China is pushing forward with a new strategy for expanding access to coal energy that could also reduce its environmental impact: turning coal into clean-burning gases in the ground.
At a U.K.-Chinese summit in Beijing late last month that included British prime minister David Cameron and Chinese premier Wen Jiabao, a $1.5-billion commercial partnership was launched to gasify six million tons of buried coal per year and generate 1,000 megawatts of power.
The project in Inner Mongolia’s Yi He coal field is being advanced by the state-owned China Energy Conservation and Environmental Protection Group, and U.K.-based Seamwell International, a newly formed developer of underground coal gasification (UCG) technology. It is the most high-profile of several such proposed projects in China. More than a dozen similar large-scale projects are under development in other countries, including the U.S., Canada, Australia, and Hungary.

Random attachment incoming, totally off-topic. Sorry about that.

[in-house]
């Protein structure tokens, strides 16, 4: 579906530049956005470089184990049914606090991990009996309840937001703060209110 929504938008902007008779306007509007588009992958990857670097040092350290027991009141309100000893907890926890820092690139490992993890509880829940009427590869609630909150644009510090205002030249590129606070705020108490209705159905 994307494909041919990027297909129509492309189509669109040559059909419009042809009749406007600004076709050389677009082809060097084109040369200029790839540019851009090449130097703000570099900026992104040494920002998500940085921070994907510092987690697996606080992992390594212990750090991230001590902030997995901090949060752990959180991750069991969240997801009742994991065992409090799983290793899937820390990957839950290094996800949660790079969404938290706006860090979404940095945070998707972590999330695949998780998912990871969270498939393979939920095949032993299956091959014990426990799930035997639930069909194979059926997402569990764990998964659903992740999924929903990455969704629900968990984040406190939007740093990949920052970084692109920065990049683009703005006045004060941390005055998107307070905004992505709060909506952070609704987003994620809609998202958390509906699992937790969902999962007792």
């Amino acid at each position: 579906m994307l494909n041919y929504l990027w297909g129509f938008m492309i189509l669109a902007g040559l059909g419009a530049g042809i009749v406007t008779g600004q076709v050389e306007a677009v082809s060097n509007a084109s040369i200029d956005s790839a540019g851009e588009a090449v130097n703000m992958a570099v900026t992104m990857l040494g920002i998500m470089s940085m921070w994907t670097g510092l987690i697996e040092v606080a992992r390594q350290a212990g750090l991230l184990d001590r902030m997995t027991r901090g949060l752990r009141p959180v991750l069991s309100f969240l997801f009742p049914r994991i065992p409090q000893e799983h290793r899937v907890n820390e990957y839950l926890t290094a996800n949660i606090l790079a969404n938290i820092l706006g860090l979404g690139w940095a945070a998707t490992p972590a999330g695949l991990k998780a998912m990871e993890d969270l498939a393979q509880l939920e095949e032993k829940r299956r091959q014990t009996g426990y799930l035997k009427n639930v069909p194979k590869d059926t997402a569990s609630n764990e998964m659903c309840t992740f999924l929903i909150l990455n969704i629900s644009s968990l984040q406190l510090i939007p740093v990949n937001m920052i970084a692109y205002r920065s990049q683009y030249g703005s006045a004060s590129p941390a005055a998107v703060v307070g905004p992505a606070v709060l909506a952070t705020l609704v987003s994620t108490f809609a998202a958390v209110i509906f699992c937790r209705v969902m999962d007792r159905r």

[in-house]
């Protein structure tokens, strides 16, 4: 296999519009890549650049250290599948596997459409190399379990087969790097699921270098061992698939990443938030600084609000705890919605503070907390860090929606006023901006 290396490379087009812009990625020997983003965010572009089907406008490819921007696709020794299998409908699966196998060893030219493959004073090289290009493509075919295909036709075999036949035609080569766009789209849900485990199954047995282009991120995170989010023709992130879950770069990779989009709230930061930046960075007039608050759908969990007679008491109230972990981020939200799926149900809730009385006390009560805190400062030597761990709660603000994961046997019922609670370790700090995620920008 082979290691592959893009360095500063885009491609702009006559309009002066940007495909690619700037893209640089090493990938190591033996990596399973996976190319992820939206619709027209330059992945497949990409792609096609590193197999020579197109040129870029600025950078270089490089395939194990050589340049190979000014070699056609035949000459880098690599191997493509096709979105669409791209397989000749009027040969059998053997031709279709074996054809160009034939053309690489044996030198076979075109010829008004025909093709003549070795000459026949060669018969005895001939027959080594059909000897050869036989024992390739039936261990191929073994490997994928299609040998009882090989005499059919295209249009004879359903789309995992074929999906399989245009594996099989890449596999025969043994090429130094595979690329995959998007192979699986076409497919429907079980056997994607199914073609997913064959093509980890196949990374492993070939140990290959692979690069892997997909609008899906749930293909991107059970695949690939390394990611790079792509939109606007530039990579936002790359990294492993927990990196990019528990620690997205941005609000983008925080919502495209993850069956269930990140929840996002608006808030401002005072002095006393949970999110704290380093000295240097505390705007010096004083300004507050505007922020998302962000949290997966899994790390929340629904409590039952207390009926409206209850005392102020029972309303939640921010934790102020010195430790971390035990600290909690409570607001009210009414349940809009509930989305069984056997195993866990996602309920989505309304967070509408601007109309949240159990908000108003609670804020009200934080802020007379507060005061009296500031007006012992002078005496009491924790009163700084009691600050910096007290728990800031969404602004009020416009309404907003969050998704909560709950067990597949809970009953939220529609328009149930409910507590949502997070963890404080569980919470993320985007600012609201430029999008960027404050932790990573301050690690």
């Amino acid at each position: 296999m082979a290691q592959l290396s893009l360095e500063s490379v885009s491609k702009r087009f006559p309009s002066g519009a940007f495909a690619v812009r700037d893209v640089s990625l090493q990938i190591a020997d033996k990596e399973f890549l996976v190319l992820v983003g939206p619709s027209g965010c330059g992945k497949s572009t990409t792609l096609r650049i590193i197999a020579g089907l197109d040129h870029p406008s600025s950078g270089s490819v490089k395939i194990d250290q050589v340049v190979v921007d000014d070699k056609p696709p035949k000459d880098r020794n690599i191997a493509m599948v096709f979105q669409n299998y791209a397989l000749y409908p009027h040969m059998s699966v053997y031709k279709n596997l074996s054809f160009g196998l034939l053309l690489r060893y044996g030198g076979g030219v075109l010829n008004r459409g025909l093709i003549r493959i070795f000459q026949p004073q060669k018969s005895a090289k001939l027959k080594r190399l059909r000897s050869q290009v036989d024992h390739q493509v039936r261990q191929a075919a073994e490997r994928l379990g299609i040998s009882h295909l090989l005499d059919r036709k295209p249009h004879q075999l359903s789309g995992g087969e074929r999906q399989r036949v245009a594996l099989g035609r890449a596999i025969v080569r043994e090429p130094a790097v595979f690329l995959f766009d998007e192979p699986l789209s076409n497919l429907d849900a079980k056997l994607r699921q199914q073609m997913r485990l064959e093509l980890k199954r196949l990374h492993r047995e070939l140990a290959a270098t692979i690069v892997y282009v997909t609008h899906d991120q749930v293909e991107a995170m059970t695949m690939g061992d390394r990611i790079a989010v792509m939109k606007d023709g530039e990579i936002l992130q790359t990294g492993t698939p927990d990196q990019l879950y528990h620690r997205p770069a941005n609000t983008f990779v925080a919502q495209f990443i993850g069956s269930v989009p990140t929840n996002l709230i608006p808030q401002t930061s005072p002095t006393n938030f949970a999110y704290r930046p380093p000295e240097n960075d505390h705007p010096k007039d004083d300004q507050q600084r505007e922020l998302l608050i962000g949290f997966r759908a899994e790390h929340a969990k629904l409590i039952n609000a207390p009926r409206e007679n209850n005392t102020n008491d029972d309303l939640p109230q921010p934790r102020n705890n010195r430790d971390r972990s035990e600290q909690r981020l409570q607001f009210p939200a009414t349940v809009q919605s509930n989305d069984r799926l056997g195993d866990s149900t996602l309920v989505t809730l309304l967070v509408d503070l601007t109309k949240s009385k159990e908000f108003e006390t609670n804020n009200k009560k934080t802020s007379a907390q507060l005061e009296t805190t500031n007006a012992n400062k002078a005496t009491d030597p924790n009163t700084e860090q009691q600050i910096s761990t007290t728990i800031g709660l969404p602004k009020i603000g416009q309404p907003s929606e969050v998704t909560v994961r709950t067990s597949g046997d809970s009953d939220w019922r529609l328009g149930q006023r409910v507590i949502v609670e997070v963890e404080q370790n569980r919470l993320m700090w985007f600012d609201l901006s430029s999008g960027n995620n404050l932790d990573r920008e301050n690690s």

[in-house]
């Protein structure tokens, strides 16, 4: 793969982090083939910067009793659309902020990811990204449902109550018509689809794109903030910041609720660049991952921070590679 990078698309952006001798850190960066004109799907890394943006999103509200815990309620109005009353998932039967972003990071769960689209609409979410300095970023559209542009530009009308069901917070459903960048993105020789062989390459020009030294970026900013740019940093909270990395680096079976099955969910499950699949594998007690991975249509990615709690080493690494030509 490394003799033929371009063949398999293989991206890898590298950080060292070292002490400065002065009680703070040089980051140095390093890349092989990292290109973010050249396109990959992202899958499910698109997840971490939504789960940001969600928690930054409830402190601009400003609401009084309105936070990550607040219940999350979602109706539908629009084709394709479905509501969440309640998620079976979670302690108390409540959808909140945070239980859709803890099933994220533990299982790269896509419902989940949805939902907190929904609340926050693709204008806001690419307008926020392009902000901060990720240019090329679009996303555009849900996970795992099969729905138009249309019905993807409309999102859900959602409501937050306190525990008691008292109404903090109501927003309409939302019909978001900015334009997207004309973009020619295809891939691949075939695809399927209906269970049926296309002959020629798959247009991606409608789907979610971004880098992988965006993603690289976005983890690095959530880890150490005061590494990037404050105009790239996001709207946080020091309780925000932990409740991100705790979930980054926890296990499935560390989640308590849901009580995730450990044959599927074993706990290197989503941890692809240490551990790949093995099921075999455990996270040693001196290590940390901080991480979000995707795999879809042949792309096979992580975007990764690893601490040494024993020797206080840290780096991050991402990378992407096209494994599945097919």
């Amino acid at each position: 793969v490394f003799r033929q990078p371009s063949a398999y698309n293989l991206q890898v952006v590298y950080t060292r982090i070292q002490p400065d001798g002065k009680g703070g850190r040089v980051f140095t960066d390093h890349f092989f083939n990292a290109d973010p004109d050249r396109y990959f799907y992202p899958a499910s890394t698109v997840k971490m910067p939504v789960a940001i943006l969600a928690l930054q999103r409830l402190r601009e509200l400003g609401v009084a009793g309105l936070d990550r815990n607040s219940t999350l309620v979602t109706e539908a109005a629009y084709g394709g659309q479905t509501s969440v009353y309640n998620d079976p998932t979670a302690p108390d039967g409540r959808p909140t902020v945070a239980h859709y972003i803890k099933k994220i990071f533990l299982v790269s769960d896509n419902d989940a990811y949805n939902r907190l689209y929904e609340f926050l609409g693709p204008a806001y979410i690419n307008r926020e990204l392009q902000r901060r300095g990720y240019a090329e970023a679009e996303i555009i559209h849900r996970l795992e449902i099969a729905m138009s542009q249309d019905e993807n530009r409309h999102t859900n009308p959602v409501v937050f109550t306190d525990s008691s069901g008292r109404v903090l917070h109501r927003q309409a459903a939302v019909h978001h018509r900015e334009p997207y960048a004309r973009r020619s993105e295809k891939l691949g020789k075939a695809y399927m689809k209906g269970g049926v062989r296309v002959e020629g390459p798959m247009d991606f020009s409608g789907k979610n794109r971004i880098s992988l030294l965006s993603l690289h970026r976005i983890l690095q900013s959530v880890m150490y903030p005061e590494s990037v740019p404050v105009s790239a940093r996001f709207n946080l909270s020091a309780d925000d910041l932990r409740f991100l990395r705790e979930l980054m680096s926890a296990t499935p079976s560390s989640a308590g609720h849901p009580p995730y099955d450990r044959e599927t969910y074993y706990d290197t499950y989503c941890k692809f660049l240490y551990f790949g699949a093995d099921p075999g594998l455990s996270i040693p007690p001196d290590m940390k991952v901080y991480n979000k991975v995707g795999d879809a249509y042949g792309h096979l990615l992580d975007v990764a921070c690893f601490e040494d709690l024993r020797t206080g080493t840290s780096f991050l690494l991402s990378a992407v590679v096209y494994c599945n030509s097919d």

UCG is promoted as a relatively clean method of exploiting coal seams that are too deep or thin to be tapped economically using conventional mining. Such seams in Inner Mongolia hold an estimated 280 billion tons, according to Seamwell. That’s more than double the tonnage of recoverable coal in China recognized by the London-based World Energy Council. UCG can also generate electricity from coal with less air pollution, greenhouse gas emissions, and water consumption than existing coal-fired power plants.